The Principles of Cowardice


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Should you hold the disposition of go-along to get-along, then this is not for you. Or, maybe this is precisely for you. You must be familiar with acquiescing to harmful practices occurring right in front of you. Your mind oscillates from cognitive dissonance, but you tell yourself that if you speak up, you'll only exacerbate the situation. This thinking takes root in fear and cowardice. It's a trap, a specious trap where you abdicate responsibility. The clever Cambridge academic F.M. Cornford put forth the arguments for inaction in his 1908 treatise Microcosmographia Academica. I've broken down and highlighted the following arguments for inaction as the most common, what I deem, Principles of Cowardice.

1. The Wedge Principle

The Principle of the Wedge is that you should not act justly now for fear of raising expectations that you may act still more justly in the future—expectations that you are afraid you will not have the courage to satisfy. A little reflection will make it evident that the Wedge argument implies the admission that the persons who use it cannot prove that the action is not just. If they could, that would be the sole and sufficient reason for not doing it, and this argument would be superfluous.

The Wedge Argument leaves the implication that: "...the persons who use [the argument] cannot prove that the action is not just." In other words, if the "justly" action indeed appears just, apply the Wedge Principle as an argument for inaction. Disregard the ethical ramifications and instead focus on saving face. You've no doubt felt that fear, that lurking unease. "What will they say?" "If I do this now, how can I live up to that in the future?" That's the Wedge Principle wedging you into the overcrowded corner of conformity.


2. The Dangerous Precedent

The Principle of the Dangerous Precedent is that you should not now do any admittedly right action for fear you, or your equally timid successors, should not have the courage to do right in some future case, which, ex hypothesi, is essentially different, but superficially resembles the present one.

The Dangerous Precedent seems quite similar to the Wedge Principle; nevertheless, the reasoning by which inaction occurs differs. The Dangerous Precedent contemplates not on the action's degree of just. Rather, the focus relies solely upon envisioning sequential future scenarios. You may recognize this more colloquially as the "slippery slope." Surely, you're acquainted with these principles in your own life. "If I do something now, I'll be expected to keep doing something. What will others think if I decide to not fight the next battle? I only have so much energy. Is it even worth it? What will this prove? People will still act unjustly. I'll let it go. It's not that bad."


The great irony of the Dangerous Precedent lies in the dangerous precedent of not acting. We, human beings, gravitate toward the habitual. Acting justly for the first time eases the resistance during the second time which further eases the third. The first time always proves the most difficult. Like Christopher Hitchens, in his brilliant Letters to a Young Contrarian, states regarding these arguments for inaction: "Every public action that is not customary, either is wrong, or, if it is right, is a dangerous precedent. It follows that nothing should ever be done for the first time."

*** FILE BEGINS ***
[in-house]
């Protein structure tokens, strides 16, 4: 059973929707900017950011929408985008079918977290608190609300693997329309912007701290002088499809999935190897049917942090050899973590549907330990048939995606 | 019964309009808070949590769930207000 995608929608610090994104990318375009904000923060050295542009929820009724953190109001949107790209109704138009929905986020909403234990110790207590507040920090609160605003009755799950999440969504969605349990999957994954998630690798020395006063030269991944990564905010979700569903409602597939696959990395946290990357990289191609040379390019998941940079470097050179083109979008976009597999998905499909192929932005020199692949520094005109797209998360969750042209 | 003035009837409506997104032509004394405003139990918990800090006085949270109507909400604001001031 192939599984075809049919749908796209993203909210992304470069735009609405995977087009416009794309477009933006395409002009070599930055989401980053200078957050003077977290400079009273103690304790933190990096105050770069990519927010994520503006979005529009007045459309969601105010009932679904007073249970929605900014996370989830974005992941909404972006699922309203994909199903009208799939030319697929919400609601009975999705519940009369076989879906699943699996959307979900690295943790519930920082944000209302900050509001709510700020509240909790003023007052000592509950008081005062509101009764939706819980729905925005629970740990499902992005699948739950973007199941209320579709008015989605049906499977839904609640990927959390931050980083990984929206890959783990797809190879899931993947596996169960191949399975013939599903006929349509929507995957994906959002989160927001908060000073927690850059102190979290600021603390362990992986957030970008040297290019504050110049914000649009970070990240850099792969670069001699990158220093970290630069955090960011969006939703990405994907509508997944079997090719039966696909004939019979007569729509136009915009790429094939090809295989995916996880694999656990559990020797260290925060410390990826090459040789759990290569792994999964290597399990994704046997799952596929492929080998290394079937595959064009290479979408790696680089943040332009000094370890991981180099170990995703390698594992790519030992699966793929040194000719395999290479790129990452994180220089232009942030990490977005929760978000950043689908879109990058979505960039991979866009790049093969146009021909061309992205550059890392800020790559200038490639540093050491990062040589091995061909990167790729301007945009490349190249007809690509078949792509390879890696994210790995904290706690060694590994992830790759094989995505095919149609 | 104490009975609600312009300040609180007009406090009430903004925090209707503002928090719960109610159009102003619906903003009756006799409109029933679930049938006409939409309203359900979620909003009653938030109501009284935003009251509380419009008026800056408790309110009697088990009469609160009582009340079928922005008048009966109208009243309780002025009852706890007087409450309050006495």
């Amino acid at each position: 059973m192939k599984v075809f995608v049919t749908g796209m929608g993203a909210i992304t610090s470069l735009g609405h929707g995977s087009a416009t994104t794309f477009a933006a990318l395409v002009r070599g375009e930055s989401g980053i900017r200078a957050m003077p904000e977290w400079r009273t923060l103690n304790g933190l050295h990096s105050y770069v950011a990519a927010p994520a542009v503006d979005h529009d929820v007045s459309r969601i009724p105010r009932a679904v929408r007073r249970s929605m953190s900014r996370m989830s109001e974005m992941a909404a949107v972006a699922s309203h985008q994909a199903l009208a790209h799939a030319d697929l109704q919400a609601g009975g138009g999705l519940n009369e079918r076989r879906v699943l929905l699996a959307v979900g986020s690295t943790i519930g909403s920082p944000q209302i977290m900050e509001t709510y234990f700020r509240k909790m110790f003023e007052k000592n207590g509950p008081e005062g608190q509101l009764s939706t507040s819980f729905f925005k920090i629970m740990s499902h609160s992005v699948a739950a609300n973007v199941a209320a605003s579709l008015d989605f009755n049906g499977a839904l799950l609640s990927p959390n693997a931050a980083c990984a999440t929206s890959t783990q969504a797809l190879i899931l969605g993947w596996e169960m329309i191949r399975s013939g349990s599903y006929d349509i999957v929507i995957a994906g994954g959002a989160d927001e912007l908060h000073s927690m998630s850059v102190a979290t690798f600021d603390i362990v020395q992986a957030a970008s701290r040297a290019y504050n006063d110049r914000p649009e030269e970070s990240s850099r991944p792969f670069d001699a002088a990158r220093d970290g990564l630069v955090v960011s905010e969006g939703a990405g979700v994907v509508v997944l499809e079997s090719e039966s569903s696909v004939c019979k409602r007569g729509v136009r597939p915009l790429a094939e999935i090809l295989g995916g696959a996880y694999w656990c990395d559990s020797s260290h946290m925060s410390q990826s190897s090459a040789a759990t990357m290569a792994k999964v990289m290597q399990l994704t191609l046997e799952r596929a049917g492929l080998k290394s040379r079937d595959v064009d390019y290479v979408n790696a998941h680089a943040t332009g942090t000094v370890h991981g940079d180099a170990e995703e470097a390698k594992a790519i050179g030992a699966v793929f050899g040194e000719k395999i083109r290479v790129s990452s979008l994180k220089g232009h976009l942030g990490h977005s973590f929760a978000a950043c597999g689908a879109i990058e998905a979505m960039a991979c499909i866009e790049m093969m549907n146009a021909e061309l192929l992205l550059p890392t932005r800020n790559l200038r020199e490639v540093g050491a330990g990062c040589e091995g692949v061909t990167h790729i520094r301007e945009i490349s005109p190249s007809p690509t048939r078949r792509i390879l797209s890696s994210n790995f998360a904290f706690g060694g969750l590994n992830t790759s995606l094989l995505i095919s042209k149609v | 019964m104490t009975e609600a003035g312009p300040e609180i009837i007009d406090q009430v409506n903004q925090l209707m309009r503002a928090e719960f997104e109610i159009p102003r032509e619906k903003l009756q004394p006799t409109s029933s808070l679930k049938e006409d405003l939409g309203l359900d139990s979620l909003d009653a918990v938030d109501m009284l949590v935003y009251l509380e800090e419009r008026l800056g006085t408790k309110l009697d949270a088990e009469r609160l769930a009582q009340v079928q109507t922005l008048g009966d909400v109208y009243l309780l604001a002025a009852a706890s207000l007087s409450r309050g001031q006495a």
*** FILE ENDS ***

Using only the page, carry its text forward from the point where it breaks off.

3. The Unripe Time Principle

The Principle of Unripe Time is that people should not do at the present moment what they think right at that moment, because the moment at which they think it right has not yet arrived.

Admittedly, this one hits home the most. "I should not now do right for fear of relinquishing a tactical advantage for tomorrow." One notable issue with this line of thinking consists of its rather optimistic approach toward inaction. While the previous two principles surmise dread toward the future, Unripe Time welcomes the future filled with better opportunities. Of course, the future neither promises hardship for the precedent you've set nor the perfect opportunity to act. The only kept promise is now. You don't oppose current unjust actions with supposed future opportunities. With the same immediacy as the unjust occurs, the just must be done.

As Cornford so eloquently closes his chapter on arguments: "Time, by the way, is like the medlar; it has a trick of going rotten before it is ripe."

May you not forget this.


4. The Only Principle That Matters

Finally, the conclusion of this investigation takes Cornford's opening line in his chapter "Argument":

There is only one argument for doing something; the rest are arguments for doing nothing.

The question, of course, is: how do you know what is the right thing to do? I cannot tell you; furthermore, I warn you to exercise extreme skepticism toward anyone who claims to have an answer. Examine your actions. When have you acted with inaction using these universal principles as your justification? Don't be too hard on yourself but definitely don't believe that you've always intervened with justice.

I encourage you to understand that inaction holds its own punishment deferred.

"How could x happen?"

Because you did nothing.


Microcosmographia Academica by F.M. Cornford

Letters to a Young Contrarian by Christopher Hitchens

**Images used are either my own or under's free license where no attribution is required.

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